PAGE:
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How the Wealthy Have Changed Their Investing Strategies

Last update on: Jun 18 2020

The financial crisis of 2008 had a long-term effect on America’s wealthy. Though they’ve recovered nicely from the crisis thanks to government policies that help them the most, many were on edge during the crisis. They realized they had too much debt, too many illiquid assets, and not enough cash. They’ve been reversing those trends since, according to a survey by Spectrum Group.

The survey finds the wealthy increased their savings rates dramatically and are increasing cash balances. Other surveys and research back these conclusions. Apparently the wealthy were scared in 2008 and don’t plan to put themselves at risk again.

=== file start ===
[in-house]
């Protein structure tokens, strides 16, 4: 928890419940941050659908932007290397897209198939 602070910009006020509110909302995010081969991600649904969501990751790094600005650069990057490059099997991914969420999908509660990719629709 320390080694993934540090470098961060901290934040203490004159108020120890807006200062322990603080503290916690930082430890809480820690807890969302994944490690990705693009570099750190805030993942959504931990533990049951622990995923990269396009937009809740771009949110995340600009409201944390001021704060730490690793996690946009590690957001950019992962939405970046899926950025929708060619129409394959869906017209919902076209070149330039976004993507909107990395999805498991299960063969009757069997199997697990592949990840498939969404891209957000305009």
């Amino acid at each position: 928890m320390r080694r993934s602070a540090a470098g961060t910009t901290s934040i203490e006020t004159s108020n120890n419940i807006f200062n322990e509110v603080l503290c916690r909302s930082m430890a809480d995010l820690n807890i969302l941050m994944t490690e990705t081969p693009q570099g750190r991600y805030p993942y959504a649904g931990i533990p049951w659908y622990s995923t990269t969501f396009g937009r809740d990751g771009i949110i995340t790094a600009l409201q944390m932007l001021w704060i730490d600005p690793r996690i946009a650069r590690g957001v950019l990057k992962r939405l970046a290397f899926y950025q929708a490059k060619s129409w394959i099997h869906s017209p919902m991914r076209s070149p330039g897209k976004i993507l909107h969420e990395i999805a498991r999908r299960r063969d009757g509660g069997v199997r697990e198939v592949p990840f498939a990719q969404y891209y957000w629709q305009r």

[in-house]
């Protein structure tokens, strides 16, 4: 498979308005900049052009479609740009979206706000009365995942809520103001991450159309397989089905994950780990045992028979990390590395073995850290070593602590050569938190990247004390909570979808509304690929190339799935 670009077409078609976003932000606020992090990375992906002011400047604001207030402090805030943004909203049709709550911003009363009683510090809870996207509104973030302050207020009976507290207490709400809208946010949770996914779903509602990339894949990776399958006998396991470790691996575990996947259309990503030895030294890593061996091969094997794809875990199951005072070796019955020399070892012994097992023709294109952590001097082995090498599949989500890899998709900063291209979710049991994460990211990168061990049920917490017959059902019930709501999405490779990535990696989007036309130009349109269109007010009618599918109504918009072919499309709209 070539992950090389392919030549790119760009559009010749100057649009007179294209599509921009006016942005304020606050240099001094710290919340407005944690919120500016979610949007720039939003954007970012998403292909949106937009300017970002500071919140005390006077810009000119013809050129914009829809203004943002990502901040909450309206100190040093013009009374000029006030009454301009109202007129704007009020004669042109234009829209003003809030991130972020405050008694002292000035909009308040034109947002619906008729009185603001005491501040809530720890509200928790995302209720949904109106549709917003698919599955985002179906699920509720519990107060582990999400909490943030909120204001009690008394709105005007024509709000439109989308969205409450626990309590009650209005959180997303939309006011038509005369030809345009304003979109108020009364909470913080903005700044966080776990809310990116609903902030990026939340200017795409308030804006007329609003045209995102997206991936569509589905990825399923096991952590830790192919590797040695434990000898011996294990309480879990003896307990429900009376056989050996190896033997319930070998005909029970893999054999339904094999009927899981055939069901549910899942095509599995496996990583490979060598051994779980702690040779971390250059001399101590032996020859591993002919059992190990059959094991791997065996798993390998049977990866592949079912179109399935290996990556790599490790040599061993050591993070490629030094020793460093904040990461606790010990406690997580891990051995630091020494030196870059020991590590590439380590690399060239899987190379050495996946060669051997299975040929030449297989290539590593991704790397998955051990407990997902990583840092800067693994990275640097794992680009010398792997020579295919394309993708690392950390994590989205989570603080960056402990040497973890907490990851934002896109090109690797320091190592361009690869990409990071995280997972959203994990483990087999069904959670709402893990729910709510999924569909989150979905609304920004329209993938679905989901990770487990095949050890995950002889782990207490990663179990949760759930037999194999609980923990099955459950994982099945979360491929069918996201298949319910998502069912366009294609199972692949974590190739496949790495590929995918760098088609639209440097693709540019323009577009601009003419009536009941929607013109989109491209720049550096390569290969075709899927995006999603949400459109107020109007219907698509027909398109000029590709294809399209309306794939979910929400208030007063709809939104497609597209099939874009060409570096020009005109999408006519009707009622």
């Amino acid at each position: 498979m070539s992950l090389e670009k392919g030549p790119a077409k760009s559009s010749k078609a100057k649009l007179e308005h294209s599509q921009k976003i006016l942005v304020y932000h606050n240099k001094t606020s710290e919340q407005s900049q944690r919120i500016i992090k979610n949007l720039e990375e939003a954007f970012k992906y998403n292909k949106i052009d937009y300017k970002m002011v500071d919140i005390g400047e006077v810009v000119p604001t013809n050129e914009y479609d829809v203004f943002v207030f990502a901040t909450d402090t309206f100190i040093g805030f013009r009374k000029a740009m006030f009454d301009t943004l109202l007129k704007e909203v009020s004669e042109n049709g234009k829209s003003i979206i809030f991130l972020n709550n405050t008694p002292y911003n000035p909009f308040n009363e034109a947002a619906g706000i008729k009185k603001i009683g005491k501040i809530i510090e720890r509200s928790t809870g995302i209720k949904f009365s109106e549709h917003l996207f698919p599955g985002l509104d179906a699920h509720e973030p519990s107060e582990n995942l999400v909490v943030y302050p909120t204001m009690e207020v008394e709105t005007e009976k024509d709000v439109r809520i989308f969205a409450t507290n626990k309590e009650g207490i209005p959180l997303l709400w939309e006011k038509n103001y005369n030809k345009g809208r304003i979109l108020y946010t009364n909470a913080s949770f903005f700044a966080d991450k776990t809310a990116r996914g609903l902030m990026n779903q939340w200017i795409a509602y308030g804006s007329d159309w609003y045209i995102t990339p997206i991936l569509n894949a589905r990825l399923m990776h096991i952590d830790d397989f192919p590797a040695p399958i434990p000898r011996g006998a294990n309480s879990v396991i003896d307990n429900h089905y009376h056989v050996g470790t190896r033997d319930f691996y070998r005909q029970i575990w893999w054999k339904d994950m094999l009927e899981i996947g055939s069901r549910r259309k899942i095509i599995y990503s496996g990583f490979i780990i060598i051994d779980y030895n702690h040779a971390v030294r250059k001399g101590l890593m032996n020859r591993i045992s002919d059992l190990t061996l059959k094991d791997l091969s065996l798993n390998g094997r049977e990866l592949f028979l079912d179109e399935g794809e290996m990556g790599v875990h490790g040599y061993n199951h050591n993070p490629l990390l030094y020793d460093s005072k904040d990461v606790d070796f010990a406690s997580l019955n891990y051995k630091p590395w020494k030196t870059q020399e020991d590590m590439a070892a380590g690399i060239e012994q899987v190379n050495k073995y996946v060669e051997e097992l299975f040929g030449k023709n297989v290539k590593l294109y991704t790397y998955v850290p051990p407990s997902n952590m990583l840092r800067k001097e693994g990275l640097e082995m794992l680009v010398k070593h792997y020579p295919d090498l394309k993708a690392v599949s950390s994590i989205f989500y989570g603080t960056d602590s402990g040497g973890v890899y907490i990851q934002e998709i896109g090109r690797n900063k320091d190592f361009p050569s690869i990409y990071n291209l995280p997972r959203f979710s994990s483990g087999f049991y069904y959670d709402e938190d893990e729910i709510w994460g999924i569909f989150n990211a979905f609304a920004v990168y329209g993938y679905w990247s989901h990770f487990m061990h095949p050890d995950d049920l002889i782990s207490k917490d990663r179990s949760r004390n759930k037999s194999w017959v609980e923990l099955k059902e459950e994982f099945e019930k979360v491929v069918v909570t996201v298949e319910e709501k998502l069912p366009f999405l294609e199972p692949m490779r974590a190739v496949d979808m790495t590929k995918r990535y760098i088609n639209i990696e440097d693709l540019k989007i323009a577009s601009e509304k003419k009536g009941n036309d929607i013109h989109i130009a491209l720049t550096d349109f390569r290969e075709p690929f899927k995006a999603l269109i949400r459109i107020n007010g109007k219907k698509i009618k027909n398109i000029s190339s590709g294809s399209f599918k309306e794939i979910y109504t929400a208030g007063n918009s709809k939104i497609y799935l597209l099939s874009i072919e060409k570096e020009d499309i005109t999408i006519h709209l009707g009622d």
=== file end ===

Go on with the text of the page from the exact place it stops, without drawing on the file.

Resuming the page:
According to research from American Express Publishing and Harrison Group, the savings rate of the wealthiest 1 percent soared to 37 percent in the second quarter. That’s up from 34 percent in the second quarter of 2012—and more than three times their savings rate in 2007.

A separate study from Bank of America recently found that 56 percent of millionaires have a “substantial” amount of cash. Only 16 percent of them plan to invest that cash in the next couple of months. And only 40 percent plan to invest it over the next two years.

Some say that cash is money that could be invested in companies, spent on consumer goods or put into job-creating enterprises. Still, stock markets and other financial assets are near all-time highs even with all that cash on the sidelines. And the spending by the wealthy remains fairly strong by most measures.

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